Strangers In The Night (Decca, 1966): Released to capitalize on the popularity of the title song - though the album's cover makes you think this is just another lounge act covering another lounge hit rather than the composer covering his own huge hit - this album's best tracks are its Tijuana Brass covers, "Tijuana Taxi" and, more notably, "Mexican Shuffle" (the Sol Lake song from Alpert's 1964 album South of the Border). Also notable here is Kaempfert's "Milica." The same recording of the tune was also featured on Kaempfert's 1967 Decca album Hold Me as "Sweet Maria."
…Love That Bert Kaempfert (Decca, 1968): The decline begins. Rock is selling. Bert isn't. Solution? Rock Bert Up. Sort of. Check out how Bert tries to turn Ellington's "Caravan" into "These Boots Are Made For Walking." This is really where the cheese starts spewing out of your folks' (or grand-folks') hi-fi. It's big band for old-timers who want to be hip. Kaempfert's "The First Waltz" stands out, though, only because nothing else does.
My Way Of Life (Decca, 1968): A little lame. But the stunningly simple and utterly gorgeous "Malaysian Melody" is here. "Soul Time," which is here too, is cute and totally listenable. "Memories of Mexico" has a few fun little moments - even if it could be called "Memories of the way Bert Kaempfert used to music-up Mexican themes."
Safari Swings Again (Polydor, 1976): Meant as a sequel to 1962's A Swingin' Safari (aka That Happy Feeling), there is something oddly charming about this anachronistic and wonderful album. Coming only 14 years after the original, a whole lifetime in music had passed by then. The Beatles and Jimi Hendrix, both of whom owe something to Kaempfert, had all come and gone. But you'd never know it listening to this record. It almost proves the timelessness of much of Bert Kaempfert's music, despite the fact that this would have seemed hopelessly out of date in the age of Saturday Night Fever. Almost every track here is a winner but "Happy Safari," "Soft Shoe Safari," "Limbo Lady" "Walking with Fips" and "Seven Up" stand out. "Fips," which was Kaempfert's nick name, is the best; a recollection of the good old days. Note the interesting touch of Basie throughout.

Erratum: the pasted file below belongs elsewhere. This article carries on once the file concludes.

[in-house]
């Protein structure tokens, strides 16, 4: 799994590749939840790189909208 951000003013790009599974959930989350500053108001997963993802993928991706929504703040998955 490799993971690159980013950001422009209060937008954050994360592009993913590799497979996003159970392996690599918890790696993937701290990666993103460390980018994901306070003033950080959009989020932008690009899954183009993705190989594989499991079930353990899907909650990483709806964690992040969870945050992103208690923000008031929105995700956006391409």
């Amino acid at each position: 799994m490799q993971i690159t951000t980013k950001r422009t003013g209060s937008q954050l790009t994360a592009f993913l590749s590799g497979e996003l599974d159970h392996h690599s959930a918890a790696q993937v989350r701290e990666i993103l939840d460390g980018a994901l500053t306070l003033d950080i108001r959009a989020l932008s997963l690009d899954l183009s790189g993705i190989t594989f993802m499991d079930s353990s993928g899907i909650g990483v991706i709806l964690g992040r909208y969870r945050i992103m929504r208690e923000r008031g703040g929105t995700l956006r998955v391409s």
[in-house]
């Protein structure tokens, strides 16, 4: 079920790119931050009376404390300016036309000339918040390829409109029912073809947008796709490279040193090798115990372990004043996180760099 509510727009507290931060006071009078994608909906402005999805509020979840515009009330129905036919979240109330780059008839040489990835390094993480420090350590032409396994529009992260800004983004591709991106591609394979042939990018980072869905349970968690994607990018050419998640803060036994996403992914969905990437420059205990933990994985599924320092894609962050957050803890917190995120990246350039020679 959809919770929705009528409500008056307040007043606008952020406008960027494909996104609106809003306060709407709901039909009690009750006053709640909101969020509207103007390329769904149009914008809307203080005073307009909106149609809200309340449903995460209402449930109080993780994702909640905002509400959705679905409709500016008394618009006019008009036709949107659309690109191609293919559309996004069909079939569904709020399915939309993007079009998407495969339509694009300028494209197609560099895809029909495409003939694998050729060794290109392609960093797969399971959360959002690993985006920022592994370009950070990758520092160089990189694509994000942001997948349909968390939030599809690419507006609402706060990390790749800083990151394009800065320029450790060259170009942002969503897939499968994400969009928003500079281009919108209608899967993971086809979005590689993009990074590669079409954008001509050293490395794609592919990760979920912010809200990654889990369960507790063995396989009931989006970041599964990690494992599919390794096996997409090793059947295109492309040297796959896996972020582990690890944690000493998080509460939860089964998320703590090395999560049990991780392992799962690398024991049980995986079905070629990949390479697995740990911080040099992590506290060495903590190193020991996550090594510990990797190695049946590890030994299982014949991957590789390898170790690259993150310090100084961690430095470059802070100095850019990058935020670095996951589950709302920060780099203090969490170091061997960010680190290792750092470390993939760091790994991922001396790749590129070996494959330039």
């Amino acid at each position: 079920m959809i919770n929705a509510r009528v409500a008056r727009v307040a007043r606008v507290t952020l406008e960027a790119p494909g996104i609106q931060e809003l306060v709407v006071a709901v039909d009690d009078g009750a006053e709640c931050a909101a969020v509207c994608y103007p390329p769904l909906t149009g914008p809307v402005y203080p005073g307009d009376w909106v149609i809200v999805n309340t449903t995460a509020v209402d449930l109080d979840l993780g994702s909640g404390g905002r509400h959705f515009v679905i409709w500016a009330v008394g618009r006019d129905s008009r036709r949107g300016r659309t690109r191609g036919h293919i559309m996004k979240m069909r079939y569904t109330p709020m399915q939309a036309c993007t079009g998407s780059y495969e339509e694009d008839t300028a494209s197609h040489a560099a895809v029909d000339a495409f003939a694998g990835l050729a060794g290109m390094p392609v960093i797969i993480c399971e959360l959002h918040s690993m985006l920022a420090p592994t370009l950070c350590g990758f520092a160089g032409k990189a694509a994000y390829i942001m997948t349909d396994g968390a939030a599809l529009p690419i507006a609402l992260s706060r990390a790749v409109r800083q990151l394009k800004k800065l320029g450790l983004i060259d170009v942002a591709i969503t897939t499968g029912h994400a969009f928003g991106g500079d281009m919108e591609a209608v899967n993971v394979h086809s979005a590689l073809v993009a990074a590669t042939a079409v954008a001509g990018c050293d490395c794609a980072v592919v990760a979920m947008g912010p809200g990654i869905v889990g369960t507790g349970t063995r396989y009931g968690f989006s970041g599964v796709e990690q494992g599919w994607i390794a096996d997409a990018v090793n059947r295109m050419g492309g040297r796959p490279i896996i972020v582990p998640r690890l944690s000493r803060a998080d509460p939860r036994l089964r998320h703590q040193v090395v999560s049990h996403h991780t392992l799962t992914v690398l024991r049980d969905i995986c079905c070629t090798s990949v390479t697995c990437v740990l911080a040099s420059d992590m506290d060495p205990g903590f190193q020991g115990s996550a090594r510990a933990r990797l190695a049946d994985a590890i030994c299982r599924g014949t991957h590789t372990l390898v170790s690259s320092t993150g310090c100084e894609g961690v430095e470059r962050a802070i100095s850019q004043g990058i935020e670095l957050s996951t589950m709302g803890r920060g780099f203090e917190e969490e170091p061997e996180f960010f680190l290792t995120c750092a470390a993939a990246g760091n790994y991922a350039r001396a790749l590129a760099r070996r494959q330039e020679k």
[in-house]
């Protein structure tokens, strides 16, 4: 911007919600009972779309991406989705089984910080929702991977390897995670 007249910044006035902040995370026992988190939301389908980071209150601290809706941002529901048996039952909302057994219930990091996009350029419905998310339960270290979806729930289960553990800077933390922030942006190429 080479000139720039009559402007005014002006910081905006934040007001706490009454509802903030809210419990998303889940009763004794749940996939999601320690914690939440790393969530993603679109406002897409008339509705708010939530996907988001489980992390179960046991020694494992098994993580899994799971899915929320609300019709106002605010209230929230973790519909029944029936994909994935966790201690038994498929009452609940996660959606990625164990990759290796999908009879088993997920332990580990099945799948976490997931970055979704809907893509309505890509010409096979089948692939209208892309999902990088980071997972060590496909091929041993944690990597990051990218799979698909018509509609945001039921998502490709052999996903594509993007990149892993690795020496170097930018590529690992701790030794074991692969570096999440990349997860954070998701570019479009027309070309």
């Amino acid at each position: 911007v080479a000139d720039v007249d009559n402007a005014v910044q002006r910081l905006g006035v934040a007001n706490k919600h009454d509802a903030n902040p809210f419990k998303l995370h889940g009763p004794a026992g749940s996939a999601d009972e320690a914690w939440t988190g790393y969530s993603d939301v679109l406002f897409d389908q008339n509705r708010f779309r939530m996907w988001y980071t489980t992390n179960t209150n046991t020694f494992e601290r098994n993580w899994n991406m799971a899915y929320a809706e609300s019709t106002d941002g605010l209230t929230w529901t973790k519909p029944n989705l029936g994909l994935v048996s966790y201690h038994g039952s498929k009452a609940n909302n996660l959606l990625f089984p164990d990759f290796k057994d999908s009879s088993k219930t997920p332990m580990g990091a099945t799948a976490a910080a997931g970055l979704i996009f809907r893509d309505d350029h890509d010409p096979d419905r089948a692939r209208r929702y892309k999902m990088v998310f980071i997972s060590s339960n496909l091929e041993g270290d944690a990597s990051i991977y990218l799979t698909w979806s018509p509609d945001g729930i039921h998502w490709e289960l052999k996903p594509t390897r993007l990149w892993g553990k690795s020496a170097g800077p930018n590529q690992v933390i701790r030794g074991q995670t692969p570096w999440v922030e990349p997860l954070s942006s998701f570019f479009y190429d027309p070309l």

Tropical Sunrise (Polydor, 1977): One of those albums that does exactly what the title claims it does, but probably about 20 years after anybody would care. Still, this is beautiful music that deserves better. Notable: "Dreams (Sueños)" (a sort of Bossa Bond), "Your Move (Tu Movimiento)" and "Tropical Sunrise," all written by Bert Kaempfert with Herbert Rehbein. Also worth it is Bert's beautifully arranged version of the well-known "Island In The Sun" - absolutely worth repeating.
There were many Bert Kaempfert tribute albums recorded back in Kaempfert's day, but one of the better ones is probably Bobby Hackett Plays Bert Kaempfert (Epic, 1963 - reissued in 2002 on a Collectables two-fer CD with Bobby Hackett Plays Henry Mancini) where the trumpeter waxes rather elegantly over such chestnuts as "A Swinging Safari" "Mexican Market Day," "The Happy Trumpeter" and, notably on "Afrikaan Beat." The album was arranged by Dick Hyman, so you know it swings and Hackett really brings Kaempfert's melodies to life.